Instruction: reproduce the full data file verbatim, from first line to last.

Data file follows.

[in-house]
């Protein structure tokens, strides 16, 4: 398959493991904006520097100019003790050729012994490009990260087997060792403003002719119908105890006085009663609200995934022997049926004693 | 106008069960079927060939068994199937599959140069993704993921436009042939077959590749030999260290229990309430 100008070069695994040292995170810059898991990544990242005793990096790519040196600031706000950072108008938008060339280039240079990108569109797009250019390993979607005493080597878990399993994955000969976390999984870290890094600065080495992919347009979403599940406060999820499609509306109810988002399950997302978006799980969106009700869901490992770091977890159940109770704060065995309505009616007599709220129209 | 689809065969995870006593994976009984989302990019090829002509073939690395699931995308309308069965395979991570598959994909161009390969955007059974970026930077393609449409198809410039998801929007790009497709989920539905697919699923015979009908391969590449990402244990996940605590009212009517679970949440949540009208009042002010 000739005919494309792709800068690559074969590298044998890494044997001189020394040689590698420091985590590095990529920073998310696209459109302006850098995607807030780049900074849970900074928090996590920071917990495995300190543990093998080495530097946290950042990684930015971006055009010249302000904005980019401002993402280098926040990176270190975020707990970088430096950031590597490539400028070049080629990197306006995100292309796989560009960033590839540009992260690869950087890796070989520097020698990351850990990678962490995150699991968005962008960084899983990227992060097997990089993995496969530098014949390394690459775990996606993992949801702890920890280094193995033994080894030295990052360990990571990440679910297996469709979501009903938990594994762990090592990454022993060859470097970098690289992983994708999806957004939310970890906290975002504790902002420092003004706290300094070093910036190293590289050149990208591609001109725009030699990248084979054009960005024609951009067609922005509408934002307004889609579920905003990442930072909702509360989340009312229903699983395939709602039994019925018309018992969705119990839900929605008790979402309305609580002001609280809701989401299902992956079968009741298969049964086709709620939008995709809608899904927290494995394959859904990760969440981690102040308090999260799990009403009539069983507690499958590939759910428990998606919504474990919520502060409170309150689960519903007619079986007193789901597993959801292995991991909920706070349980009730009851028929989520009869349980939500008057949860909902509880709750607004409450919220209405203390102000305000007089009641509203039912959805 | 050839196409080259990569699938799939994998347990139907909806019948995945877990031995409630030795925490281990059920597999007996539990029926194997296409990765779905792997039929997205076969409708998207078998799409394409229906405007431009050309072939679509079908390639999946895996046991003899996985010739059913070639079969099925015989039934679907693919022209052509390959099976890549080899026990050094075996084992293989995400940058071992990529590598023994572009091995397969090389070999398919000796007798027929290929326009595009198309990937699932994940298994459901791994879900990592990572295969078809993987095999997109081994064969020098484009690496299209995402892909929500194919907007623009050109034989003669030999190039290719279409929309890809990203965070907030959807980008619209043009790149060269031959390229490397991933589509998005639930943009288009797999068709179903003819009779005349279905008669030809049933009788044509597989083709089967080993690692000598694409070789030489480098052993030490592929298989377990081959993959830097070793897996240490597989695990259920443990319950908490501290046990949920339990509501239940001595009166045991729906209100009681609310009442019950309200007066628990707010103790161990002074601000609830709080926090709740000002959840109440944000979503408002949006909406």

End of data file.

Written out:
[in-house]
């Protein structure tokens, strides 16, 4: 398959493991904006520097100019003790050729012994490009990260087997060792403003002719119908105890006085009663609200995934022997049926004693 | 106008069960079927060939068994199937599959140069993704993921436009042939077959590749030999260290229990309430 100008070069695994040292995170810059898991990544990242005793990096790519040196600031706000950072108008938008060339280039240079990108569109797009250019390993979607005493080597878990399993994955000969976390999984870290890094600065080495992919347009979403599940406060999820499609509306109810988002399950997302978006799980969106009700869901490992770091977890159940109770704060065995309505009616007599709220129209 | 689809065969995870006593994976009984989302990019090829002509073939690395699931995308309308069965395979991570598959994909161009390969955007059974970026930077393609449409198809410039998801929007790009497709989920539905697919699923015979009908391969590449990402244990996940605590009212009517679970949440949540009208009042002010 000739005919494309792709800068690559074969590298044998890494044997001189020394040689590698420091985590590095990529920073998310696209459109302006850098995607807030780049900074849970900074928090996590920071917990495995300190543990093998080495530097946290950042990684930015971006055009010249302000904005980019401002993402280098926040990176270190975020707990970088430096950031590597490539400028070049080629990197306006995100292309796989560009960033590839540009992260690869950087890796070989520097020698990351850990990678962490995150699991968005962008960084899983990227992060097997990089993995496969530098014949390394690459775990996606993992949801702890920890280094193995033994080894030295990052360990990571990440679910297996469709979501009903938990594994762990090592990454022993060859470097970098690289992983994708999806957004939310970890906290975002504790902002420092003004706290300094070093910036190293590289050149990208591609001109725009030699990248084979054009960005024609951009067609922005509408934002307004889609579920905003990442930072909702509360989340009312229903699983395939709602039994019925018309018992969705119990839900929605008790979402309305609580002001609280809701989401299902992956079968009741298969049964086709709620939008995709809608899904927290494995394959859904990760969440981690102040308090999260799990009403009539069983507690499958590939759910428990998606919504474990919520502060409170309150689960519903007619079986007193789901597993959801292995991991909920706070349980009730009851028929989520009869349980939500008057949860909902509880709750607004409450919220209405203390102000305000007089009641509203039912959805 | 050839196409080259990569699938799939994998347990139907909806019948995945877990031995409630030795925490281990059920597999007996539990029926194997296409990765779905792997039929997205076969409708998207078998799409394409229906405007431009050309072939679509079908390639999946895996046991003899996985010739059913070639079969099925015989039934679907693919022209052509390959099976890549080899026990050094075996084992293989995400940058071992990529590598023994572009091995397969090389070999398919000796007798027929290929326009595009198309990937699932994940298994459901791994879900990592990572295969078809993987095999997109081994064969020098484009690496299209995402892909929500194919907007623009050109034989003669030999190039290719279409929309890809990203965070907030959807980008619209043009790149060269031959390229490397991933589509998005639930943009288009797999068709179903003819009779005349279905008669030809049933009788044509597989083709089967080993690692000598694409070789030489480098052993030490592929298989377990081959993959830097070793897996240490597989695990259920443990319950908490501290046990949920339990509501239940001595009166045991729906209100009681609310009442019950309200007066628990707010103790161990002074601000609830709080926090709740000002959840109440944000979503408002949006909406």